I. Effects of the Compromise of 1850 A. California
After the Compromise of 1850, Congress admitted California as a free state. Then Congress organized territorial governments for New Mexico and Utah under the popular sovereignty idea. Next, the Compromise settled the border dispute between Texas and New Mexico and gave Texas its present-day borders. Per the Compromise agreement, Congress assumed Texas’ debt and Texas gave up its claim on New Mexico’s land. Congress also abolished the slave trade in Washington, D.C. Finally, Congress approved a harsh Fugitive Slave Act.
Members of the Southern states met again, but this time, South Carolina was the only state that really wanted to secede. Radicals in Georgia, South Carolina, and Mississippi continued, behind the scenes, to try to gain support for secession. Over the next year, secessionists would lose steam, and the South would remain in the Union—for now.
B. Fugitive Slave Act
Perhaps the biggest
immediate impact on the nation was the effect of the Fugitive Slave Act. Here are its provisions:
It created a force of federal commissioners who could pursue escaped slaves into any state, and return them to their owners.
It denied the accused the right to a trial by jury.
The commissioners could force people to help in their effort, and would be paid.
Any one who refused to cooperate would be fined or imprisoned.
It subjected free blacks to capture and kidnapping, and to being carried off without judicial process.
C. The Response to the Fugitive Slave Act
Historians estimate that as a result of the Fugitive Slave Act, thousands of free blacks— maybe as many as 20,000, fled to Canada. Others lived in constant fear that they would be recaptured, possibly falsely, and sent back into slavery. The Underground Railroad intensified its efforts to aid runaway slaves. African Americans created organizations to patrol the streets of cities such as Chicago, to be on the lookout for slave catchers. In 1853, blacks held a national Convention organized by Frederick Douglas.
The Fugitive Slave Act fueled antislavery resistance in the North. Nine northern states passed laws stating that they would not comply with the Fugitive Slave Act. The public even resisted with force.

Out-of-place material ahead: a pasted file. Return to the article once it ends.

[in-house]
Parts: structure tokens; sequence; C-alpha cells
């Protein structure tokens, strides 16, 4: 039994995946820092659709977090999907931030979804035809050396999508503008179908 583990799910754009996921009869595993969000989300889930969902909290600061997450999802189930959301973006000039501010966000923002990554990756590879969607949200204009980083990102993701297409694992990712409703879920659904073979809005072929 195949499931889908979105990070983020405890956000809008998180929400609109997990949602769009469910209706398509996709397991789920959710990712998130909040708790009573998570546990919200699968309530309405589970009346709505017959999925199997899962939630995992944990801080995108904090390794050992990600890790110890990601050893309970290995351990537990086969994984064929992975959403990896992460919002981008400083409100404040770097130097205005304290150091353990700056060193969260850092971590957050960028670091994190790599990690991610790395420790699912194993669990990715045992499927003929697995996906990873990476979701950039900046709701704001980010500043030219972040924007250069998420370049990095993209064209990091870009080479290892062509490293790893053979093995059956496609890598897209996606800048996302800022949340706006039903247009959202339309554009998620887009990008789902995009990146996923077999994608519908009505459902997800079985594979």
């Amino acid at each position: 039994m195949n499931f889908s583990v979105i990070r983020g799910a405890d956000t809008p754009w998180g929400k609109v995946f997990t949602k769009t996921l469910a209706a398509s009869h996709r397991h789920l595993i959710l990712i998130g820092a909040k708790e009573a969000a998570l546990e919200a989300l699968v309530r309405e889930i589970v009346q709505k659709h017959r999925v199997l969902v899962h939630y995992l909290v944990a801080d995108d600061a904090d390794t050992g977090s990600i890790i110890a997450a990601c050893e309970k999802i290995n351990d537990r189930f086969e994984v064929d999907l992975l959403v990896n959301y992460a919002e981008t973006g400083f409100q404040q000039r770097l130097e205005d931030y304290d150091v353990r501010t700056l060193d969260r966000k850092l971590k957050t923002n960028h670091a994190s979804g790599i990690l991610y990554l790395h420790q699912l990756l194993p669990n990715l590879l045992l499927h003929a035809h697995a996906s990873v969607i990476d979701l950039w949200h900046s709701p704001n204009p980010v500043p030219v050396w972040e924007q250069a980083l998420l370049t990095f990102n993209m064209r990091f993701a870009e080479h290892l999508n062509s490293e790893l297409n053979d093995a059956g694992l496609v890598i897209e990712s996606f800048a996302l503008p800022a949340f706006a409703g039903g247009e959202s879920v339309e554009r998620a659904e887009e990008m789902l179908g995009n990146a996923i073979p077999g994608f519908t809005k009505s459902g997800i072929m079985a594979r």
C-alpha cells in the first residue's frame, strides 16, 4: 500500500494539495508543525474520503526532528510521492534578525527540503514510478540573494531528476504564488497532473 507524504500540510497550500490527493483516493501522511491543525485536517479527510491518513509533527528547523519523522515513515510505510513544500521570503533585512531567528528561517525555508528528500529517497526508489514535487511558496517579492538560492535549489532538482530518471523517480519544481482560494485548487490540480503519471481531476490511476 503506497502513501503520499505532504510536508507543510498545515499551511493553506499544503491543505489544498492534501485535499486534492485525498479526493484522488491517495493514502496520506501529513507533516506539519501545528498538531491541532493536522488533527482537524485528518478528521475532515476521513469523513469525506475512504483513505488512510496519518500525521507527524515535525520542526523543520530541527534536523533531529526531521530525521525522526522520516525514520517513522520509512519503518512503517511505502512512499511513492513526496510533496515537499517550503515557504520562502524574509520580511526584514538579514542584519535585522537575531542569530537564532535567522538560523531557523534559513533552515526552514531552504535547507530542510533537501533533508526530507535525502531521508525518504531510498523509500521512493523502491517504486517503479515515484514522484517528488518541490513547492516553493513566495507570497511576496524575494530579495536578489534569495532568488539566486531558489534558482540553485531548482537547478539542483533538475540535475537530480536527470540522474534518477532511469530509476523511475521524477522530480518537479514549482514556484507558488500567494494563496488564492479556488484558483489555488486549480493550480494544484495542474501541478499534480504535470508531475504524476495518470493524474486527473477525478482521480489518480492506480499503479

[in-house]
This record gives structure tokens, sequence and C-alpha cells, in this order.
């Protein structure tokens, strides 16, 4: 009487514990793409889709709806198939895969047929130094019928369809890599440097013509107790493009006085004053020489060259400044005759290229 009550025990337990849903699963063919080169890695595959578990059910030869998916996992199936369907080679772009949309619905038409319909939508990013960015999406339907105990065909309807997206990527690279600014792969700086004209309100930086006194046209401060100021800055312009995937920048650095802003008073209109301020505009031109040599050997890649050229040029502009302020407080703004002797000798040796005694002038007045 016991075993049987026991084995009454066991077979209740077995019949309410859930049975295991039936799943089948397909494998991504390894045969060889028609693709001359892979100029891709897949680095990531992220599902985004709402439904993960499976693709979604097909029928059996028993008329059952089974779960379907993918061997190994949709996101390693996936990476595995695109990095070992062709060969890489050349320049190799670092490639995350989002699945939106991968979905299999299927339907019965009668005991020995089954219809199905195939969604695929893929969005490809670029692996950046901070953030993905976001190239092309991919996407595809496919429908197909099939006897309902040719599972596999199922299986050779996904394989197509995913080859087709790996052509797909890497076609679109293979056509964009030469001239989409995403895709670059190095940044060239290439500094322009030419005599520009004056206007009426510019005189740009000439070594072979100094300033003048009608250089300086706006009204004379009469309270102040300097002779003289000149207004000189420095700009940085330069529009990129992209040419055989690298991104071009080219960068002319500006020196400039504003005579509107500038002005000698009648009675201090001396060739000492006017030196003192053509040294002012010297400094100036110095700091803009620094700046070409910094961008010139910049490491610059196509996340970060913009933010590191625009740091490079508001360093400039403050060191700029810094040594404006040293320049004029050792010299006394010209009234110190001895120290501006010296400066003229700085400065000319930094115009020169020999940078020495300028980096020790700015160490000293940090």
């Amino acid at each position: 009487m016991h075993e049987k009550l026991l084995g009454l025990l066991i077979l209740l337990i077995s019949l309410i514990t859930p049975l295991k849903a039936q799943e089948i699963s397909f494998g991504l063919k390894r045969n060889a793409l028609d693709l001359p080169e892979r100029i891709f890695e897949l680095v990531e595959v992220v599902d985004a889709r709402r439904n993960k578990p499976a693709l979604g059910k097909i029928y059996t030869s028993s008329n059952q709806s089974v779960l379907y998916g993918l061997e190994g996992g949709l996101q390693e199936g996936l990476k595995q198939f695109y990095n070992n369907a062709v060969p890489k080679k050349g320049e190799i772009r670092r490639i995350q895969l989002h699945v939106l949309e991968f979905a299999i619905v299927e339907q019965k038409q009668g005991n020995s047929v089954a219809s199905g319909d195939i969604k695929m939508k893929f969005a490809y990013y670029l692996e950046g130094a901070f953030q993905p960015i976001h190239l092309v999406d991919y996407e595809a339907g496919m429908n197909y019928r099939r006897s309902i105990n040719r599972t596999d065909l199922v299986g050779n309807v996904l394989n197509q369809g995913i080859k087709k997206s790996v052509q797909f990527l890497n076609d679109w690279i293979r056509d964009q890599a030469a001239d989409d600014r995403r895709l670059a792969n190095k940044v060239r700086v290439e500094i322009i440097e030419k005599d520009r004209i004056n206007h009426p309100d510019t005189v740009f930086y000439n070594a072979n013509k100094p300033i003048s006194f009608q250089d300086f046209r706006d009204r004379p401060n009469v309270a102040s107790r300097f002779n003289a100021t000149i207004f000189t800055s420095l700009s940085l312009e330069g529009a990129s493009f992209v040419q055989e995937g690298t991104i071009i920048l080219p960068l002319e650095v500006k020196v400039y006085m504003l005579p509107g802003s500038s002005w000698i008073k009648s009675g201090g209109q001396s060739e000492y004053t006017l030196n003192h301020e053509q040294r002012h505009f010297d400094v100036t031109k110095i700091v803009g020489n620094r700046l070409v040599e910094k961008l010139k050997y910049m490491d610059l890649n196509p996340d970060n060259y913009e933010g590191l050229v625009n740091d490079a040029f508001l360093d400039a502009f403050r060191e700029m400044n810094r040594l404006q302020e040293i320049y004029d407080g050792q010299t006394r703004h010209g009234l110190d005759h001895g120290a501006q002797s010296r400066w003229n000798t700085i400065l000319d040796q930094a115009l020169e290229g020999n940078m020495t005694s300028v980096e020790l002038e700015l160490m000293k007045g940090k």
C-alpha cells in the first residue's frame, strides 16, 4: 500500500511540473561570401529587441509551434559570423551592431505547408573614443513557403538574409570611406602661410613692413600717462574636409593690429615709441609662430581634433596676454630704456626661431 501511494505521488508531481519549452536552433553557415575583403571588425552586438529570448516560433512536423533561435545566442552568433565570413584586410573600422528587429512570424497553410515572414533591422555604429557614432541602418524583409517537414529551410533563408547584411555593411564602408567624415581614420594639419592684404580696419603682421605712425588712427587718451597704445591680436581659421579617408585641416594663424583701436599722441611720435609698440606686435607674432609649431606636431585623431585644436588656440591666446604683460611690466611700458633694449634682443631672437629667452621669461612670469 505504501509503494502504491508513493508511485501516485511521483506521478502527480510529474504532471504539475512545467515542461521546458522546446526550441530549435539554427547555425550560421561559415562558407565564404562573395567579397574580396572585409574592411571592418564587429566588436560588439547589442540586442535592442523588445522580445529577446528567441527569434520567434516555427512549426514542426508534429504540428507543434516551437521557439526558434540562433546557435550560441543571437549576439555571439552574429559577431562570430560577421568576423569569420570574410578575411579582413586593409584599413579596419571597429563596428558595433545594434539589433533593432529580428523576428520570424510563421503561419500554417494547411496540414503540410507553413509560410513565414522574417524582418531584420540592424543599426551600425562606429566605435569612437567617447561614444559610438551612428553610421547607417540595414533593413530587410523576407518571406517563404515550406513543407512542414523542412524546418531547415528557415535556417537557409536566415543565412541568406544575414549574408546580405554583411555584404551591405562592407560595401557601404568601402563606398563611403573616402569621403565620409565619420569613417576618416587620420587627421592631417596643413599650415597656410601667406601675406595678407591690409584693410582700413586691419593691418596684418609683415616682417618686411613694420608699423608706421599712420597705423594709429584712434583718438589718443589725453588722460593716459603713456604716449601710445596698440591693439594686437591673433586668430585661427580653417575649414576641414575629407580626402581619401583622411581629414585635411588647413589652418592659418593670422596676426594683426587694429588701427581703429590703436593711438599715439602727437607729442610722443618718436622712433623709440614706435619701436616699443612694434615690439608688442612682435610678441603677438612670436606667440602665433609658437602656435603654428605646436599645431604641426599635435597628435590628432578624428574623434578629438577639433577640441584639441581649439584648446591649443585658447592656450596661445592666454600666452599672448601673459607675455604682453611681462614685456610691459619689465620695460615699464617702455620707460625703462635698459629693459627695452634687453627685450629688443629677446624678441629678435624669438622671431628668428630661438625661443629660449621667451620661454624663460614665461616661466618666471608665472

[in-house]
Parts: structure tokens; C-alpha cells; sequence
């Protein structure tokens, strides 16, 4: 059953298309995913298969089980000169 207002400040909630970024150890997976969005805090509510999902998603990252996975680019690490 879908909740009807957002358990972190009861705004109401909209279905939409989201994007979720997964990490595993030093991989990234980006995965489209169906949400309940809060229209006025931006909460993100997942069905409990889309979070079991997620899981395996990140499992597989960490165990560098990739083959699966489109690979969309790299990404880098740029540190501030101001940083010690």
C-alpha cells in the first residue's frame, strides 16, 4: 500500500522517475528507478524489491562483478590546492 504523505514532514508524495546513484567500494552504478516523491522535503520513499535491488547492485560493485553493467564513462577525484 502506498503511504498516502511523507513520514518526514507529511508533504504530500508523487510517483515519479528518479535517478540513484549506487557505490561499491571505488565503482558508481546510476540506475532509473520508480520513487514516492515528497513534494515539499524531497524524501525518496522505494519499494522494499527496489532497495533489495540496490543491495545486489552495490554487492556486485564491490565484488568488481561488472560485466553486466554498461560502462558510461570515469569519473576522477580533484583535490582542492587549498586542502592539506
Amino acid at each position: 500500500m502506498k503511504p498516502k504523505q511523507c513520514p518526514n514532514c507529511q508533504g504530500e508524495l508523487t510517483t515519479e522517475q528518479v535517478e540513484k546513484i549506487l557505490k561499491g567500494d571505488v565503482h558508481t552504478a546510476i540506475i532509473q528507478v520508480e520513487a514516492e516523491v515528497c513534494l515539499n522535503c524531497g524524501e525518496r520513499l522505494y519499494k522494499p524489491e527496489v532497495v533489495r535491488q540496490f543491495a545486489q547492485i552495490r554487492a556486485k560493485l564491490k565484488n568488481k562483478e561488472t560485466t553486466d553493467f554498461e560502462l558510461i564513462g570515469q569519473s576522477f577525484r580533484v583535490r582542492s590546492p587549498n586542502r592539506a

D. Shadrach Minkins
Shadrach Minkins, an escaped slave from Norfolk, Virginia, became the first high-profile case
of a slave captured as a result of the Fugitive Slave Act.
Minkins, a waiter in a Boston coffee house, was seized by Federal Marshals in February, 1851 and brought to the Court House. The furious mob rushed the courtroom door, overpowering the marshals inside. About 20 black men grabbed Minkins "by the collar and feet" and ran out the door, down the hallway and stairs, and into the crowded street. The crowd was so large and so hostile that the marshals dared not pursue the rescuers.
Transferred to several safe houses and given food, clothing, and places to sleep, Minkins eventually made his way to Montreal where he lived out his life for another 25 years. Though the federal government arrested nine abolitionists, all were eventually found not guilty.
E. Anthony Burns
In a second prominent case, Anthony Burns, an escaped slave owned by Charles Suttle of Alexandria, Virginia, who had relative freedom and was actually working in Richmond, boarded a ship headed north and arrived in Boston as a fugitive in March of 1854. This new-found freedom, however, would be short-lived. Soon after his arrival he sent a letter to his brother, who was also a slave of Charles Suttle. Even though the letter was sent by way of Canada, it found its way into the hands of their master.
Suttle travelled to Boston to claim his "property," and on May 24, under the pretext of being charged for robbery, Burns was arrested. Boston abolitionists, vehemently opposed to the Slave Act, rallied to aid Burns, who was being held on the third floor of the federal courthouse. Two separate groups met at the same time to discuss Burn's recapture: a large group, consisting mainly of white abolitionists, met at Faneuil Hall; a smaller group, mostly blacks, met in the basement of the Tremont Temple. The blacks decided to march to the courthouse and rescue Burns, as they had done for Shadrach. The whites couldn’t agree upon what to do.